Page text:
If my math is right, Seth Godin will publish his 10,000th blog post on Friday, January 23rd, 2026 (not counting some of his older stuff that’s lost to time).
Since Seth posts a blog every day, he will have done it 10,000 times over 10,000 days. How long is that? 27 years, 4 months, and 23 days. That’s a lot more than 10,000 hours, a number popularized in Malcolm Gladwell’s book Outliers as “the price of success,” although that’s not quite what he said.
Still, Seth himself argued that 10,000 hours is anything but a guarantee: You can kick a ball towards the goal every day for ten hours, but if you don’t observe and change how you do it, you won’t score any more points three years later. The Olsen twins, meanwhile, were famous before they had done so much as 1,000 hours of acting to begin with, let alone acting practiced deliberately.
“In many mature markets, it takes 10,000 hours of preparation to win because most people give up after 5,000 hours. That’s the only magic thing about 10k… it’s a hard number to reach, so most people bail,” Seth writes. A lawyer might put in 20,000 hours to make partner, but if a creator finds the right blend of flavor, voice, and target audience, she can blow up after 100 videos or less.
10,000 hours is about five years of working 40 hours a week, not counting vacations. Even if you double it for good measure, most people put in that kind of time over the course of their lives. They don’t all dedicate it to one skill in particular or even one specific job, but the math and its message remain the same: Unless you get focused, 10,000 hours might not do as much for you as you’d want them to — and that brings me back to 10,000 times.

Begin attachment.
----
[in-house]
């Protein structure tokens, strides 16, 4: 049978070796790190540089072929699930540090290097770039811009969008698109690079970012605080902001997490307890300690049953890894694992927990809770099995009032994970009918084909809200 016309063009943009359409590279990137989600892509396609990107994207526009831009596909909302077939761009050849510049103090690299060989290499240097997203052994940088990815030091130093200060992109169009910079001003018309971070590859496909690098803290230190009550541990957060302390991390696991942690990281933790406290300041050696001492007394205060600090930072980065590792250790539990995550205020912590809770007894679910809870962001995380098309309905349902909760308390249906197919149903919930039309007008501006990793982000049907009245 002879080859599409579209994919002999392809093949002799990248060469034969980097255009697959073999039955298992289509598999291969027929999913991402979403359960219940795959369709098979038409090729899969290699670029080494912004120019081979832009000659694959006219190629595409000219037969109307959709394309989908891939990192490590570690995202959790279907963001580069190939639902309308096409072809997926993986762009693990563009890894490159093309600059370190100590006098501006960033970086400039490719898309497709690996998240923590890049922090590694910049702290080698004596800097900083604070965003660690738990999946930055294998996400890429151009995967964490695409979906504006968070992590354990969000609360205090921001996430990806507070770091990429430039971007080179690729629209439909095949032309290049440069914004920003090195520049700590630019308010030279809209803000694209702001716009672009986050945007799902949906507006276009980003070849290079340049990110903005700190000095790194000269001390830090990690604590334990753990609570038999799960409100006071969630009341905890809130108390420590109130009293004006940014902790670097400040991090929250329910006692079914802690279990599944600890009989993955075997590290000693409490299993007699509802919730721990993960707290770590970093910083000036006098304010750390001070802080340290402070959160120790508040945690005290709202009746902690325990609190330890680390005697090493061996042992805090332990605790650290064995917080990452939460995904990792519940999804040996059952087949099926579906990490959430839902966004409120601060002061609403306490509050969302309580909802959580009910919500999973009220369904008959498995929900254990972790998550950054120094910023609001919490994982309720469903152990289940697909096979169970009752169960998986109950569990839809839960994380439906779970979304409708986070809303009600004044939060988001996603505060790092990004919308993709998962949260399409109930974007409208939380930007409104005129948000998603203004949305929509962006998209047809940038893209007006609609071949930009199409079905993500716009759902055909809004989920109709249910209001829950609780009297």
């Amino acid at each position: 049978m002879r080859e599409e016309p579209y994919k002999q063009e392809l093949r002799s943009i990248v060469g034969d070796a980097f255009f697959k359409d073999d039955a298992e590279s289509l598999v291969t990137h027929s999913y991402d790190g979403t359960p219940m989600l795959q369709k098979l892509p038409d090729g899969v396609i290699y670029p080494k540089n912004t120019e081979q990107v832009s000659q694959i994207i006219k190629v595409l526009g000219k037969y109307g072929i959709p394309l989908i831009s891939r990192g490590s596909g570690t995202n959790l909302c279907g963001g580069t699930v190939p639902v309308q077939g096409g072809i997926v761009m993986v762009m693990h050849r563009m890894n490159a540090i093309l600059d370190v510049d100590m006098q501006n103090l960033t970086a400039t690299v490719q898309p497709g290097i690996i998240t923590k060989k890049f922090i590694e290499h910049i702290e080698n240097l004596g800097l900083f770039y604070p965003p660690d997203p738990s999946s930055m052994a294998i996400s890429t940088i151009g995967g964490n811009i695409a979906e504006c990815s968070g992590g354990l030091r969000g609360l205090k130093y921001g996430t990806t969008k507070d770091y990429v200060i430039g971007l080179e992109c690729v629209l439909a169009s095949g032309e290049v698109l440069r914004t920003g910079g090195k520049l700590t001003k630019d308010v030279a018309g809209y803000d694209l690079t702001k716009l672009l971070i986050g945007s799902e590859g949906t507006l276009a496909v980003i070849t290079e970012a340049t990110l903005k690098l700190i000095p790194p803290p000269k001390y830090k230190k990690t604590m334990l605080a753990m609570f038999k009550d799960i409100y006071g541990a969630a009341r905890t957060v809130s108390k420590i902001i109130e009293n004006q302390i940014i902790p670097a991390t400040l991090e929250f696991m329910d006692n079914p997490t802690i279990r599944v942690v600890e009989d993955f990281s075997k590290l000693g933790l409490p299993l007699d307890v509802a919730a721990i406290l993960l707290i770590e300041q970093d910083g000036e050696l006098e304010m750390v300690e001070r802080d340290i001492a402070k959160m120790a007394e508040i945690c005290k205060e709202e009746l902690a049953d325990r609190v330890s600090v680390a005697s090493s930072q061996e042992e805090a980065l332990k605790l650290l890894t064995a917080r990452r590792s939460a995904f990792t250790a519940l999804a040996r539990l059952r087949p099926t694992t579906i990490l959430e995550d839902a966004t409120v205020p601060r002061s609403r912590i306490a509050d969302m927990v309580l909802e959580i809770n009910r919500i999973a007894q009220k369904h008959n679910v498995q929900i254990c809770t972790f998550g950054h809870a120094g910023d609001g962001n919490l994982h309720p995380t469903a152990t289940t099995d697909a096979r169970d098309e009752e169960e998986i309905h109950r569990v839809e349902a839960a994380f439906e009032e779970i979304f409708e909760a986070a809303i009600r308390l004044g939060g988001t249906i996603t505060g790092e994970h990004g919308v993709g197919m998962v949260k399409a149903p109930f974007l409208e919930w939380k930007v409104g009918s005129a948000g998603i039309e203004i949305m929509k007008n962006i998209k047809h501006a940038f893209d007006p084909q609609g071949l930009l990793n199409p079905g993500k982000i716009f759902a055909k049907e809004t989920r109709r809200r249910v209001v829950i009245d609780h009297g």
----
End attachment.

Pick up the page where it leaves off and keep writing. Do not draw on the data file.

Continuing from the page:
When you do something every day for 30 years, you’re not doing it to extract some measurable result from the world. You’re doing it because that’s who you are — and that makes the kind of thing you can do 10,000 times the much better choice for your career, life, and happiness.
Why intellectualize a question your gut already knows the answer to? Why deviate from nature’s path to host a decade-long science experiment? Start with what feels right, and then walk that road as far as you can go. Is cooking still fun after 2,000 meals? Have you not run out after 500 vlogs? Well, great! Keep going!
It might take 10,000 hours to find the thing you’ll want to do 10,000 times, but at least those hours are guaranteed to be well-spent — and who knows? Maybe you’ll need much less than that.
Whatever it is, whenever you’ll find it, it will be then and there that your life’s work truly begins. I can’t tell you to what magical places it’ll take you, but I know that by the time you hit 10,000 iterations, you’ll long have forgotten to count — and that’s worth more than even the shiniest of trophies.
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This post was previously published on Niklas Göke’s blog.
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